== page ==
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happy? - April 26

Abby Sale 26 Apr 05 - 08:37 AM
GUEST 27 Apr 05 - 03:51 AM
Liz the Squeak 27 Apr 05 - 04:32 AM
Abby Sale 27 Apr 05 - 07:53 AM
Fiona 27 Apr 05 - 10:29 AM
Wolfgang 27 Apr 05 - 02:54 PM
Abby Sale 27 Apr 05 - 07:21 PM
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Subject: happy? - April 26
From: Abby Sale
Date: 26 Apr 05 - 08:37 AM

Mary Phagan was murdered in Atlanta on 4/26/1913. Leo Frank was lynched
for it by Atlanta anti-semites on d8/17/1915 (Actual murderer confessed
in 1982 & Frank was finally exonerated - but too late.)

         Leo Frank met her
        With a brutish heart and grin;
        He says to little Mary:
        "You'll never see home again."

"Mary Fagen," DigTrad filename[ MARYFAG

See This thread
Copyright © 2005, Abby Sale - all rights reserved


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Subject: RE: happy? - April 26
From: GUEST
Date: 27 Apr 05 - 03:51 AM

Abby, what is the right thing to do with folksongs if they are finally proven historically incorrect, a miscarriage of poetic justice? What if William Corder was proven innocent of Maria Marten's murder, or Sam Hall's confession found to be made under duress? Should we sing them as received, change the words, or add a disclaimer at the end?


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Subject: RE: happy? - April 26
From: Liz the Squeak
Date: 27 Apr 05 - 04:32 AM

Why should we put a disclaimer on a song? History books have been printing falsehoods for centuries. Take the story of Richard III for one. A disclaimer proclaiming his innocence of the murder of the 'boys in the Tower' was published not long after Queen Elizabeth I died (the last Tudor monarch; her grandfather was Henry VII who beat Richard at Bosworth. Henry actually had means and motive to murder them; and reasons to make it look like Richard did it). You find a history book now and it will still say that Richard III was credited with the murder of Edward, Prince of Wales and Richard, Duke of York in the Tower of London, that Richard's army were traitors, that he tried to murder his wife, that he had his brothers killed and that he was a tyrannous despotic monarch.

You could write another song, or verse I suppose, stating the truth, but sometimes people would rather believe falsehoods or exaggerations than to have the truth. Never let truth get in the way of a good story!

LTS


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Subject: RE: happy? - April 26
From: Abby Sale
Date: 27 Apr 05 - 07:53 AM

LtS, I absolutely agree with all your statements but not necessarily your conclusion. Two separate issues:

Innocuous errors - Here I agree, it is not the folk singer's job to be a scholar, only to sing. Still, for us "interpreters of folk song" it wouldn't be untoward to disclaim before the song -. Maybe no more than, "Traditional songs told stories - truths, if you will, for the tellers - but you needn't take them as necessarily factual."

Slanders - I would ceryainly object to a presentation to any audience of, say, "Sir Hugh" without mentioning that the slander encouraged the death of hundreds of Jews then and millions later. This is a matter of self-censorship that's been covered at length in other threads.

Guest - Just your raising of the question leads me to think you will wind up with a good solution. Personally, I rarely change words for censorship purposes. Sometimes, I do when the story isn't affected. For April 15th, I sang:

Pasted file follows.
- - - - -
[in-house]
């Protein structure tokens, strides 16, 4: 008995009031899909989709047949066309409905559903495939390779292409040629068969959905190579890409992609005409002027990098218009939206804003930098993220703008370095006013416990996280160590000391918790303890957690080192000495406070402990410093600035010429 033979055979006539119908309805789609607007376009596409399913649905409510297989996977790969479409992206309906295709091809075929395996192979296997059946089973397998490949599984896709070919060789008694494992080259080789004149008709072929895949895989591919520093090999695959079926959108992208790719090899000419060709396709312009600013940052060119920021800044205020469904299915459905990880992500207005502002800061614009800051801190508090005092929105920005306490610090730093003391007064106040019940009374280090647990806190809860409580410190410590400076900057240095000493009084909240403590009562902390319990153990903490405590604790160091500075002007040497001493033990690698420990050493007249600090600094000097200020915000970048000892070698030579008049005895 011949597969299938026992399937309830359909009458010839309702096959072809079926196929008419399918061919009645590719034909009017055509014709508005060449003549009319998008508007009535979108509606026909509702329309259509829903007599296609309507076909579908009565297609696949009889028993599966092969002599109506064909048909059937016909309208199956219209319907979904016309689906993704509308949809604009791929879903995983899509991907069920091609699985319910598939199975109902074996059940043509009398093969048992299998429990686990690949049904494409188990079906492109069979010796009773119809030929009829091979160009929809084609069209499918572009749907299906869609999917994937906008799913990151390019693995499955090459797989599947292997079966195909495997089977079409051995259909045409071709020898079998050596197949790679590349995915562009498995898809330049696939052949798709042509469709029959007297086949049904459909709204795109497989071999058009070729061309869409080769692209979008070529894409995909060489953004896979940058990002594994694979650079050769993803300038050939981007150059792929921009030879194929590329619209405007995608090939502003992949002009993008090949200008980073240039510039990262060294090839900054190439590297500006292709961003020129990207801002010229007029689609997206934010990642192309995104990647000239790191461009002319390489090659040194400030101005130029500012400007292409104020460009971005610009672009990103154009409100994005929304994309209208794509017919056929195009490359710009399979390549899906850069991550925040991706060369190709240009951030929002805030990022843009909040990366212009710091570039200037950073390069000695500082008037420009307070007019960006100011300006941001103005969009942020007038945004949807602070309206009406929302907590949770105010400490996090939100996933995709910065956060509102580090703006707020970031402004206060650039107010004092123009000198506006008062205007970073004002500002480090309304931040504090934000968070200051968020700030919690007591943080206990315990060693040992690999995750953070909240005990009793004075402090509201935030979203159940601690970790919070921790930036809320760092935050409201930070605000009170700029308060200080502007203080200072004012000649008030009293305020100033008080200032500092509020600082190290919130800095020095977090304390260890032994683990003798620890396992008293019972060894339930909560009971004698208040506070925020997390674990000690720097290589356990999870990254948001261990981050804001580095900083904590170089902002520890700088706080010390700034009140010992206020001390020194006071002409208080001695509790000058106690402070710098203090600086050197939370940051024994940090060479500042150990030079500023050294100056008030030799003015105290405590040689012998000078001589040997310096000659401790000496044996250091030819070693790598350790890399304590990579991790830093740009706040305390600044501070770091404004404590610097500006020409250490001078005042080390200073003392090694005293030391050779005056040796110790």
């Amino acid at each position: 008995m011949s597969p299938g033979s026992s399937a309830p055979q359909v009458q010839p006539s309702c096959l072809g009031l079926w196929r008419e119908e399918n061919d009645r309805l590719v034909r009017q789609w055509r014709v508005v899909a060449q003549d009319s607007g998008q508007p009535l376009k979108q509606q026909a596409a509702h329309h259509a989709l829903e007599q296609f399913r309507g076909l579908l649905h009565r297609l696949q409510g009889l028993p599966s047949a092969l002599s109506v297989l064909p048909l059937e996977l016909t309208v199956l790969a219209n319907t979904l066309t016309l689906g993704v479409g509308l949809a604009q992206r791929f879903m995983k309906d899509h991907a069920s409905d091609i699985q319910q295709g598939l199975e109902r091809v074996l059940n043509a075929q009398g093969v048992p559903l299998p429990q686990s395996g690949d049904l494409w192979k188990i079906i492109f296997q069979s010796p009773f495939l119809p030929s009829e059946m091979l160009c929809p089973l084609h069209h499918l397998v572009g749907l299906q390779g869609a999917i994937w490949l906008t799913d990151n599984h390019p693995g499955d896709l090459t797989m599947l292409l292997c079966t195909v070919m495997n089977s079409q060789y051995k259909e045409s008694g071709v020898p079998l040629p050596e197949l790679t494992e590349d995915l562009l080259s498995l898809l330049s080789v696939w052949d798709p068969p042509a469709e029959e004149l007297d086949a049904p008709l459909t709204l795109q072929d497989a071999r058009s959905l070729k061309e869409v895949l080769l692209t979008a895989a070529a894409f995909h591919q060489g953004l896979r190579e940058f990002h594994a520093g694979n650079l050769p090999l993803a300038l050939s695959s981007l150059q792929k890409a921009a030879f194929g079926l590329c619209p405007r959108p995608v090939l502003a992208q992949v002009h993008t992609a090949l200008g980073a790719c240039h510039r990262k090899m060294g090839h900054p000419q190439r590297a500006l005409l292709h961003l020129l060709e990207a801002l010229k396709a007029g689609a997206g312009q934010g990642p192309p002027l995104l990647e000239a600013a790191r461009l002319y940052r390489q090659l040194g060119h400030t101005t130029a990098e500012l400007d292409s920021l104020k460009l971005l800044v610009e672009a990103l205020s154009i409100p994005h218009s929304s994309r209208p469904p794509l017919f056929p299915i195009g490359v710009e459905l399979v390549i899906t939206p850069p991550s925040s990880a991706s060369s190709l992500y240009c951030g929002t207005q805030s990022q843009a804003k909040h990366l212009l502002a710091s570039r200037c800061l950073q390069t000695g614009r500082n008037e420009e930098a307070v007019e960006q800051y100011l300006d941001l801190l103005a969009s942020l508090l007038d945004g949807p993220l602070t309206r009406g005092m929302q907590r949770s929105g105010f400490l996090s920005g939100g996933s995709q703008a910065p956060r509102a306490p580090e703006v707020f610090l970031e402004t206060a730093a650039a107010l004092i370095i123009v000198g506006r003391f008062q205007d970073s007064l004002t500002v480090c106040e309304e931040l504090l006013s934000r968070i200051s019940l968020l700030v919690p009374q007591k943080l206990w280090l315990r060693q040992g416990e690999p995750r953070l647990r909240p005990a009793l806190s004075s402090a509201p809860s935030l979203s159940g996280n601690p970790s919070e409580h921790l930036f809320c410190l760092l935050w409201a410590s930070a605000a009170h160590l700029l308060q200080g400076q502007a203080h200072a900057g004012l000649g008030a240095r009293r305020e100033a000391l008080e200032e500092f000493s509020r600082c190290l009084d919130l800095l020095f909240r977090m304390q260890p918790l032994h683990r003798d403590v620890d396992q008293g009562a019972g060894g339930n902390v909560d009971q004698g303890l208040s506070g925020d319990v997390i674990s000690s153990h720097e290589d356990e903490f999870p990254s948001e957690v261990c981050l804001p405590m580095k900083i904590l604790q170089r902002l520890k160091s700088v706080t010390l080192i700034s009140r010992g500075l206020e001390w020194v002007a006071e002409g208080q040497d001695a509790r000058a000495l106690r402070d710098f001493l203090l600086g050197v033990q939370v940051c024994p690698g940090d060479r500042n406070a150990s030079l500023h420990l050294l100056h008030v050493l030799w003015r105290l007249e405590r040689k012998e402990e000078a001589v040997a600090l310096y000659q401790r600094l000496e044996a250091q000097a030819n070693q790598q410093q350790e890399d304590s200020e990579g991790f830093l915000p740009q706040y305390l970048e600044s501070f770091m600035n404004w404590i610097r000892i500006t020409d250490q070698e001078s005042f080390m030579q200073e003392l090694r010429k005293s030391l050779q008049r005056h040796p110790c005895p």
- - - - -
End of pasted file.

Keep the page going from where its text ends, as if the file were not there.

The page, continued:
"And monie braw thanks to the meikle foul deil,
That's danc'd awa wi' the Exciseman."

instead of 'meikle black deil.' I'm not comfortable equating Black and Evil.

A miniscule change but I felt better so that's Good. Some songs I just don't sing (Sir Hugh), others I explain beforehand that it's wrong, or a slander. Some I don't bother.

I like to disclaim "Queen Eleanor's Confession" as a slander, not because it really matters today, but because I so much liked the role Kathrerine Hepburn played in the movie.


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Subject: RE: happy? - April 26
From: Fiona
Date: 27 Apr 05 - 10:29 AM

Of course the 'truth' of anything can depend on your own point of view. I'd say Queen Elizabeth I of England was dead, but that Queen Elizabeth I of the United Kingdom was alive & well. I was really impressed Abby got this right in his introduction to these threads.

I'd agree with LTS otherwise, why let history get in the way of a good song?

Fiona


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Subject: RE: happy? - April 26
From: Wolfgang
Date: 27 Apr 05 - 02:54 PM

It is a very interesting question whether a song has to be factually correct or not.

The longer after the event the less it matters:

"Such a sight, october night" is a beautiful picture even if historically the storm was not in that month (Three score and ten)

"Roddy McCorley" needs no change even if we now know that the execution date given in the song is incorrect.

On the other hand, the recent song Majella O'Hare got some comments here about the factual incorrectness in it. I must say I can understand the feelings leading to post a correction as long as people knowing the real story are still alive. But though factually incorrect it is still a moving and beautiful song.

Wolfgang


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Subject: RE: happy? - April 26
From: Abby Sale
Date: 27 Apr 05 - 07:21 PM

Hi, Wolfgang.

I think, therefore, it depends on the singer's own feeling. "Three score and ten" is a rare exception in the Happy File. I use it on the actual date of the storm instead of in October. For reasons totally inconsequential to the point -- the song doesn't give a date in October so I couldn't use it at all. I agree that the song is "right" as it sits. Anyway, "February" wouldn't scan.


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